In  1899, he gave an address at the second decennial International Congregations Council, on the theme of "The Evangelical Principle of Authority, and began with a shocker of a first sentence.

"The Cross is the final seat of authority, not only for the Church, but for all human society." This was his Micaiah moment. His daughter says that it created such a fervor the the vast audience was at first silent, but then almost spontaneously turned its long applause into the singing of the hymn (which Forsythe suggested) "In The Cross Of Christ I Glory."

Wouldn't you have loved to have been there? Surely all of heaven sang along. And if you listened closely, heaven's applause was mixed in with earthly applause, as the atoning work of our Gracious God was lifted up and exalted.

In the cross of Christ I glory,
Towering o’er the wrecks of time;
All the light of sacred story
Gathers round its head sublime.

When the woes of life o’ertake me,
Hopes deceive, and fears annoy,
Never shall the cross forsake me,
Lo! it glows with peace and joy.

When the sun of bliss is beaming
Light and love upon my way,
From the cross the radiance streaming
Adds more luster to the day.

Bane and blessing, pain and pleasure,
By the cross are sanctified;
Peace is there that knows no measure,
Joys that through all time abide.

In the cross of Christ I glory,
Towering o’er the wrecks of time;
All the light of sacred story
Gathers round its head sublime.






A Free But Most Costly Gospel
March 22, 2009
The thought that a holy God might have to punish his Son to justify us is a stumbling block. And so men have tried to make the atonement of God palatable to contemporary tastes, and the effect has been devastating.

Choose You This Day
March 10, 2009
Jesus is one of many that a devout person may choose to put their hope and trust in. What makes Jesus so compelling? John Stott gives his reason - the sufferings of Christ.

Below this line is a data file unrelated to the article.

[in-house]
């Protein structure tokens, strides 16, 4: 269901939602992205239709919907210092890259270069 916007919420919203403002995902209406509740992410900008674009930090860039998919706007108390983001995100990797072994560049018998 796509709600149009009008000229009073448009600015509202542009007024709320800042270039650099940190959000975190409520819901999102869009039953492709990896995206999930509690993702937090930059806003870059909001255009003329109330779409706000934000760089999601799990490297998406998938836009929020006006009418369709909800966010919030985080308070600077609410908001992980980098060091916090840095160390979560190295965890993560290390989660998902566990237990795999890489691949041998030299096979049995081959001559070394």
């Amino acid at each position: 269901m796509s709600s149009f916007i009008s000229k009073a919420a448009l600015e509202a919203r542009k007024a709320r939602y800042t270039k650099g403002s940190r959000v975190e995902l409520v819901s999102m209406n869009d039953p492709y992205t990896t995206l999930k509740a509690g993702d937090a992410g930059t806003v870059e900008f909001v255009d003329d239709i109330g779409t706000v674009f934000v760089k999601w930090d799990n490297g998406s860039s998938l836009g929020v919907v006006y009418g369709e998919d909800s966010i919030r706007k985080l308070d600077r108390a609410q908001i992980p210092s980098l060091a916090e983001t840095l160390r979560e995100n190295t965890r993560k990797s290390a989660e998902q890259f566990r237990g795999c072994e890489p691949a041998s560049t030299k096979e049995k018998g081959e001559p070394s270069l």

God Down And Dirty
February 7, 2009
What can be said concerning the wonder of our salvation that hasn't been said? P. T. Forsythe is in that line of great thinkers who pondered God's love and then articulated it carefully. Read slowly and chew each morsel.

The Incredible Love Of God
January 30, 2009
Have you walked through the Sistine Chapel? Then have you tried to describe it? Lots of luck. Words don't do it justice. P. T. Forsythe had a gift for words, and a love for the cross of Christ. And we are blessed as a result.

Never Lose The Wonder
October 16, 2008
Part of the effects of the Fall is that we get bored. And when the truly valuable loses its luster, we start exploring options. If the subject is grace and we get bored - then the loss is truly great. The appropriate response to grace is wonder.

The Most Amazing Love
October 14, 2008
God made Him who had no sin to be sin for us, so that in Him we might become the righteousness of God, 2 Corinthians 5:21

Out Of The Heart......
July 8, 2008
Jesus was very clear in his conversation regarding the Pharisees - they were obsessed with keeping the outside of the cup clean, while Jesus focused on the inside of the cup, that is - keeping the heart pure before God.

Boasting In The Cross
July 5, 2008
When I survey the wondrous cross
On which the Prince of glory died,
My richest gain I count but loss,
And pour contempt on all my pride.
Isaac Watts